She is an industrial girl. Her hair, as much as I can see in the flashing darkness and smoke, is green, and in little clumps of braids all over her head. She is wearing baggy jeans, almost phat, but she would never wear anything so crass as those. A bit of her tummy shows above her studded belt and below the bottom of her shirt, which has a fairie on the front and stars on the sleeves. A telltale sparkle tells me that her septum is pierced. A glittery choker, and sensible shoes complete the outfit. Her curves attract me, right after her hair; and I can see the muscles on her stomach that develop when a curvy girl has a lot of sex. She bounces.
I doubt she even notices me, although it sometimes seems, when we are the only two dancing, that we dance around each other, like leaves caught in a whirlpool.
She affects my dancing, making me spin more, making me move my arms in flowy waves, though not liquiding; she makes me remember why I stopped moving my arms like that. It hurts, but I do it anyway. I try not to stare, but my gaze is inevitably drawn to her. She dances almost like I do, but with a feminine grace that I could never match, not even in my belly-dancing and gender dysphoria days. She belly-dances to Wreath of Barbs and Slut; without breaking stride she begins to flail and convulse to Hocico. She is beautiful.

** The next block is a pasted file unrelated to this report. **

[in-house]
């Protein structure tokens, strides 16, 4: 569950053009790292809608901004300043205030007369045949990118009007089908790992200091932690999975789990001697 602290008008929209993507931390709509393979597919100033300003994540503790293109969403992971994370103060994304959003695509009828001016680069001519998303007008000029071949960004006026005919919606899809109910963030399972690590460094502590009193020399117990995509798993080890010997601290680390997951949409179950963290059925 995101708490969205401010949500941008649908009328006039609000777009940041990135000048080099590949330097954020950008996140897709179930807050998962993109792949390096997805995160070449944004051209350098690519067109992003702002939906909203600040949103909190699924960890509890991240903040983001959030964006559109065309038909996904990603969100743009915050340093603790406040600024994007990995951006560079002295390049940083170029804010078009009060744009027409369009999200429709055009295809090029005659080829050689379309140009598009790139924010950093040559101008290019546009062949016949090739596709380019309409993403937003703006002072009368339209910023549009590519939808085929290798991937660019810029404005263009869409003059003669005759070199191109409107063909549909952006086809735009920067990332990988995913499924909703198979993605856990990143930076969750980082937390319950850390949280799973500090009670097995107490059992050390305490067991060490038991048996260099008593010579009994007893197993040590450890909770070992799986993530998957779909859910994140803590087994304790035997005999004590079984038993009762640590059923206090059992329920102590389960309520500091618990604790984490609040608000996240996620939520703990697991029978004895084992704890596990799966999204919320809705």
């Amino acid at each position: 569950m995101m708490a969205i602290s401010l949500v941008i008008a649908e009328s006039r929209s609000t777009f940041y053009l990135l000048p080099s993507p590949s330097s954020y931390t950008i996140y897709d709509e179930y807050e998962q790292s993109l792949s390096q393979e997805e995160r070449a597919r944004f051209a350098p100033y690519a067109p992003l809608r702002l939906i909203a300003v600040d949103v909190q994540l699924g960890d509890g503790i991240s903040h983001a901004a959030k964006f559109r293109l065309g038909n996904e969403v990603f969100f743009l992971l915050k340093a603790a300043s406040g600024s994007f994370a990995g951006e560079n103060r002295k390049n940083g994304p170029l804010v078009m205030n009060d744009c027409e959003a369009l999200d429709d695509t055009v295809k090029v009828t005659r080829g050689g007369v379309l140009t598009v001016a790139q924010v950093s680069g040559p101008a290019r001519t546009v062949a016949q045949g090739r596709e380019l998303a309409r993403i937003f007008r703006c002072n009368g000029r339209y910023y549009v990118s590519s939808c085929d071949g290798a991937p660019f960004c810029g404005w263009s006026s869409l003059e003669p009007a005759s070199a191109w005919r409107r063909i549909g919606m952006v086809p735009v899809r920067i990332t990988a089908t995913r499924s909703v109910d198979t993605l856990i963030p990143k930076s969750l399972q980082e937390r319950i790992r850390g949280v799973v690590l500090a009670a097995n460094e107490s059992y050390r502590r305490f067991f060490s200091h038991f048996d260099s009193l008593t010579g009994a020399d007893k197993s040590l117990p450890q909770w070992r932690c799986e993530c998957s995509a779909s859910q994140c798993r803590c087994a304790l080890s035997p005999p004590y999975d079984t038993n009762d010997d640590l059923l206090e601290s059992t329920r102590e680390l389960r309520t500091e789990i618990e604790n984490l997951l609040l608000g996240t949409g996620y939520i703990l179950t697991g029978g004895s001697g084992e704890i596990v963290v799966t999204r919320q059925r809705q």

At one point I almost have the courage to go and tell her so, but I know that she would lose everything that makes her special, unless she didn't. But no, she could never live up to my ideal of her, even if she was a geek girl, in love with Chuck P and VNV Nation, the embodiment of a future pop attitude, a chaote. She would still let me down.
I see her in the light, once, she is friends with my friends. She is disappointing, even though I can see the glitter on her cheeks now, and that her hair is actually a greener shade of turquoise. Still, I watch her moving in the darkness, and I love her, whatever imperfections she may have.